Dennis Nikrasch was a career criminal who wreaked havoc on Las Vegas casinos by tampering with their slot machines and robbing them of millions of dollars. He plied his trade for about 22 years during which time his operations went from manual to high-tech.
How He Did It
By the time Nikrasch began to hound Las Vegas he had already gained useful experience as an extremely skillful locksmith. He had worked for the Genovese crime family in Chicago and his activities had seen him jailed for burglary between 1961 and 1971.
Upon his release, he decided to try his luck in Vegas where he began to tinker with slot machines using keys and magnets. This venture proved to have very high returns because between 1976 and 1979 he made a whopping $10 million. Unfortunately for him he was busted and served a five year sentence (from 1986 to 1991).
They say once a thief, always a thief and this was certainly the case for Nikrasch who returned to his old ways the moment he was back on the streets. But an unpleasant surprise awaited him at the casinos: the machines were no longer mechanical instead they were run by chips that he knew absolutely nothing about.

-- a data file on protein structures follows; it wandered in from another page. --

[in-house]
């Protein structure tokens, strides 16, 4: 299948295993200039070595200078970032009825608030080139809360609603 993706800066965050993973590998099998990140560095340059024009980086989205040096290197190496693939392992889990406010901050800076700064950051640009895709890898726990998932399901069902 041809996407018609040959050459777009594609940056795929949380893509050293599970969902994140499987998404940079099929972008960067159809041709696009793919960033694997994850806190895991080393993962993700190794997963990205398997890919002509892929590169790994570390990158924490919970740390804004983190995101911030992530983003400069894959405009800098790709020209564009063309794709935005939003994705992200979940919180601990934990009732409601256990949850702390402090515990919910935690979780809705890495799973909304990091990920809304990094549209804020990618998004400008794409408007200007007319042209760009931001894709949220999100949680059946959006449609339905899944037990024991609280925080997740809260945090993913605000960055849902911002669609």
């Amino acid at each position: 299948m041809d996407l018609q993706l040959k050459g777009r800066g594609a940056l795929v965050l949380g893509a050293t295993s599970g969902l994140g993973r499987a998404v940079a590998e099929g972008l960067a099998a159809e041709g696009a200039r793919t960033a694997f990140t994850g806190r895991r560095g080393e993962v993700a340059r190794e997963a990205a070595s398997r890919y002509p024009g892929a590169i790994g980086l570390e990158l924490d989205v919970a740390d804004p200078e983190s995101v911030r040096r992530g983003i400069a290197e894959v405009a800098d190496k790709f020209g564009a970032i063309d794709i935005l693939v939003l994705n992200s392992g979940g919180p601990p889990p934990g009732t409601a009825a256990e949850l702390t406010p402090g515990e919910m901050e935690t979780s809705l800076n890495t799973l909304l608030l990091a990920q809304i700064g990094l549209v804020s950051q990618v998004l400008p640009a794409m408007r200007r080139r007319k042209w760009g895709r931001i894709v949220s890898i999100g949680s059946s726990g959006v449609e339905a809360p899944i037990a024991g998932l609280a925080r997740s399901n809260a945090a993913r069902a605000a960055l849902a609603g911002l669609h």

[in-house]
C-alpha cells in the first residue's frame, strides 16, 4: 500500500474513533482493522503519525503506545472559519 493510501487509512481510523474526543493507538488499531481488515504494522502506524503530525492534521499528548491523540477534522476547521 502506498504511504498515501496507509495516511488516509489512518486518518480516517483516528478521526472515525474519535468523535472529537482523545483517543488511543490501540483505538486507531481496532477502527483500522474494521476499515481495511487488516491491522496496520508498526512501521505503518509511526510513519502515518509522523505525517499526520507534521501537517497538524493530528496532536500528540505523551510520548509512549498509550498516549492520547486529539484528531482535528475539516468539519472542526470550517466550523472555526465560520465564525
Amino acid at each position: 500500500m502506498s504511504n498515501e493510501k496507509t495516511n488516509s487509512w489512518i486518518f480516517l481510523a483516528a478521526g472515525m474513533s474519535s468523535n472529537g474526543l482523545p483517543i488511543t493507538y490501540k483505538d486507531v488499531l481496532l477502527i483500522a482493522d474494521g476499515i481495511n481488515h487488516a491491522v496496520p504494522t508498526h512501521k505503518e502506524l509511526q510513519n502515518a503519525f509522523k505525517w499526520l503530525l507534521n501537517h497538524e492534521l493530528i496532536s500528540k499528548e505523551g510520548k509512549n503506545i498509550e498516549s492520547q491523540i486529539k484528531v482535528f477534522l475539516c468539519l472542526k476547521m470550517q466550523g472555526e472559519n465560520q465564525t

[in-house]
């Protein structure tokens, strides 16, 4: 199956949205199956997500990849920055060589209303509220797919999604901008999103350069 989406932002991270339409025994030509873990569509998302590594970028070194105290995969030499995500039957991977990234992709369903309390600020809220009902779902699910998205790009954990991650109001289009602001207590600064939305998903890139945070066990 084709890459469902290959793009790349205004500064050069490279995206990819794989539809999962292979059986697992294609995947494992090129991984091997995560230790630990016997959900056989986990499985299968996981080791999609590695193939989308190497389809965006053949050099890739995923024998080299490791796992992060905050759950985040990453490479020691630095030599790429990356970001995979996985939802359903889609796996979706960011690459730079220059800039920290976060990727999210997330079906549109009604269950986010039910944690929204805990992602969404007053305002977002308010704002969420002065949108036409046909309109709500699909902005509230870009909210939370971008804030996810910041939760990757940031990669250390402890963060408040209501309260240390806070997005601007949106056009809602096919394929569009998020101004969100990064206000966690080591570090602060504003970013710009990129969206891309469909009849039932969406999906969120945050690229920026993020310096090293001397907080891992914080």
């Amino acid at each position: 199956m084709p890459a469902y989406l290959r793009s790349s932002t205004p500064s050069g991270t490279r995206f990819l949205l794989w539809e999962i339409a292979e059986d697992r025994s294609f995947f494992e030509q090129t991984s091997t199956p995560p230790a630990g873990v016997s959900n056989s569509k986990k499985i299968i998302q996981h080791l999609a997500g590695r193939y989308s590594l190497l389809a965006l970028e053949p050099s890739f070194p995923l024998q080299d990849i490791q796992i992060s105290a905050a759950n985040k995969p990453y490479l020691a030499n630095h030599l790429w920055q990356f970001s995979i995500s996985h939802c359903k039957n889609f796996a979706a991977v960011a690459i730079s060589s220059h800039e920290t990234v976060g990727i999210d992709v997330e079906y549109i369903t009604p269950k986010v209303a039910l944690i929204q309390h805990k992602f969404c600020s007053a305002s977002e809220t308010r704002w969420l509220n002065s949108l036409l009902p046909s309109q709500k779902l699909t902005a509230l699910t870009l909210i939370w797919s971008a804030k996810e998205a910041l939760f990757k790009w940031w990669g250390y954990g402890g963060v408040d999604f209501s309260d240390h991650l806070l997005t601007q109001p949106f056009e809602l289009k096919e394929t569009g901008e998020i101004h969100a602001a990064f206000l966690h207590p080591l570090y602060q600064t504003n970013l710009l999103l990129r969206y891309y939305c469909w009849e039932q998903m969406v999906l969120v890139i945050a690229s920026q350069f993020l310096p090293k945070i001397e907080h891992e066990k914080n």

Not one to give up easily, Dennis reached out to tech whiz and fellow Mafioso Eugene Bulgarino, who purchased two slot machines that they pored over for weeks and finally cracked. They discovered a way to overwrite the machines’ EPROM (Erasable Programmable Read Only Memory) chips which controlled how jackpots were paid.
Having overcome this hurdle, they were now faced with the challenge of how to remove the chips, rewrite them and replace them in the machines without being caught. For this Nikrasch’s locksmith skills came in handy. But luck was not on his side since casinos had installed security cameras that monitored the machines 24/7.
Dennis was forced to recruit a team of watchers that would make sure he didn’t get caught as he toyed with the chips. The scheme worked perfectly and he and his team fleeced six Vegas casinos of millions of dollars in just one year.
If Nikrasch had been able to work solo then he might have gotten away with his crimes. However working with a team meant that winnings had to be shared and the ring-leader took 50 to 70%. This of course brought some hostilities and someone on his crew sold him out to the FBI.
In 1998, agents bugged Nikrasch’s home and listened in as he and Bulgarino discussed how they were going to nick a $17 million jackpot from Megabucks. It was never to be as they were arrested and charged.
The jailbird was yet again incarcerated; this time he faced a list of charges that included racketeering and conspiracy. He pled guilty and received a seven and a half year sentence from which he was released in 2004. What he did with himself until the time of his unexplained death in 2010 remains unknown.